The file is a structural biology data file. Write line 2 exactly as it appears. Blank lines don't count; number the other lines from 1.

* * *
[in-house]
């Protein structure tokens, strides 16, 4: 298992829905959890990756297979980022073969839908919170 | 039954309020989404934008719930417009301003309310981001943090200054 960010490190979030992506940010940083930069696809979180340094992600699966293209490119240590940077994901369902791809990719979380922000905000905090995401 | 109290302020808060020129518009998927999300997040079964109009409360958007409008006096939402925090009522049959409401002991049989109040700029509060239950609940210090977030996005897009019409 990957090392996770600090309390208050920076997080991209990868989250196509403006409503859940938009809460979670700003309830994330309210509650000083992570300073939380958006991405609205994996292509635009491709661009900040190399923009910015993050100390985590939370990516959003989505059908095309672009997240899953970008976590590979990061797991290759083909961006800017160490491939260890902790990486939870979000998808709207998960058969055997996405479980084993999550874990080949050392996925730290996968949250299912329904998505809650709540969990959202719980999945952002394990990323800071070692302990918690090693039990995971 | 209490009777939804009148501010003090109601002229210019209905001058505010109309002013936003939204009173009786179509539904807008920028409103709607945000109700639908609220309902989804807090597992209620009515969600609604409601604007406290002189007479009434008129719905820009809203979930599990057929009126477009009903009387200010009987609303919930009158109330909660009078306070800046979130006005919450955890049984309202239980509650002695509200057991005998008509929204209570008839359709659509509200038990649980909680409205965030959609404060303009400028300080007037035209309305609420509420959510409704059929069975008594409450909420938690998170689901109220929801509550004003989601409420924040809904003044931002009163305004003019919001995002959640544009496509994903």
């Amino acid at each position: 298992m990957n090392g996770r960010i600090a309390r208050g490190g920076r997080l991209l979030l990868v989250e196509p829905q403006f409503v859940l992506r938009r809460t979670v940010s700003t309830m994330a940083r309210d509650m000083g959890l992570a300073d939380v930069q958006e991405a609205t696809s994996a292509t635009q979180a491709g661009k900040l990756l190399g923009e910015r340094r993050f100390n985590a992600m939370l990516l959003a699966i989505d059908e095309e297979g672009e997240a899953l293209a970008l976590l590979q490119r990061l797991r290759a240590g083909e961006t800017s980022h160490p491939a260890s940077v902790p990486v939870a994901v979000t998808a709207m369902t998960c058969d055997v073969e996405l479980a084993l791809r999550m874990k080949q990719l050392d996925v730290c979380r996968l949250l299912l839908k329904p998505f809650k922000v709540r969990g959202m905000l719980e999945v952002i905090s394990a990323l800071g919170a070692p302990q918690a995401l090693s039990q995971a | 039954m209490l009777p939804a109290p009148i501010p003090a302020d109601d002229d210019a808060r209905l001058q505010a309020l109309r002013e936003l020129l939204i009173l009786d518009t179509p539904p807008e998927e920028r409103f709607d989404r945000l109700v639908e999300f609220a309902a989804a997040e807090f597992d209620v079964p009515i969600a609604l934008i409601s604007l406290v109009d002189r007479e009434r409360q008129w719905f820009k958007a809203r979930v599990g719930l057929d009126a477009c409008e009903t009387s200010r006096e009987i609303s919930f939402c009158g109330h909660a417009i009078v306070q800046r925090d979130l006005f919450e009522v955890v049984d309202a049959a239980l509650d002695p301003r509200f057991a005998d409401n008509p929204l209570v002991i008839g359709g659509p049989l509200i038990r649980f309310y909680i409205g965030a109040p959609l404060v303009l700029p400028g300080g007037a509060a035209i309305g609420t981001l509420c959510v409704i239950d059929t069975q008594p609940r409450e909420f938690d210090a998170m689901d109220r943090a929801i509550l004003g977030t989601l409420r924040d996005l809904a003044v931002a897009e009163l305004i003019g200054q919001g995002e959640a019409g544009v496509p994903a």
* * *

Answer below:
């Protein structure tokens, strides 16, 4: 298992829905959890990756297979980022073969839908919170 | 039954309020989404934008719930417009301003309310981001943090200054 960010490190979030992506940010940083930069696809979180340094992600699966293209490119240590940077994901369902791809990719979380922000905000905090995401 | 109290302020808060020129518009998927999300997040079964109009409360958007409008006096939402925090009522049959409401002991049989109040700029509060239950609940210090977030996005897009019409 990957090392996770600090309390208050920076997080991209990868989250196509403006409503859940938009809460979670700003309830994330309210509650000083992570300073939380958006991405609205994996292509635009491709661009900040190399923009910015993050100390985590939370990516959003989505059908095309672009997240899953970008976590590979990061797991290759083909961006800017160490491939260890902790990486939870979000998808709207998960058969055997996405479980084993999550874990080949050392996925730290996968949250299912329904998505809650709540969990959202719980999945952002394990990323800071070692302990918690090693039990995971 | 209490009777939804009148501010003090109601002229210019209905001058505010109309002013936003939204009173009786179509539904807008920028409103709607945000109700639908609220309902989804807090597992209620009515969600609604409601604007406290002189007479009434008129719905820009809203979930599990057929009126477009009903009387200010009987609303919930009158109330909660009078306070800046979130006005919450955890049984309202239980509650002695509200057991005998008509929204209570008839359709659509509200038990649980909680409205965030959609404060303009400028300080007037035209309305609420509420959510409704059929069975008594409450909420938690998170689901109220929801509550004003989601409420924040809904003044931002009163305004003019919001995002959640544009496509994903």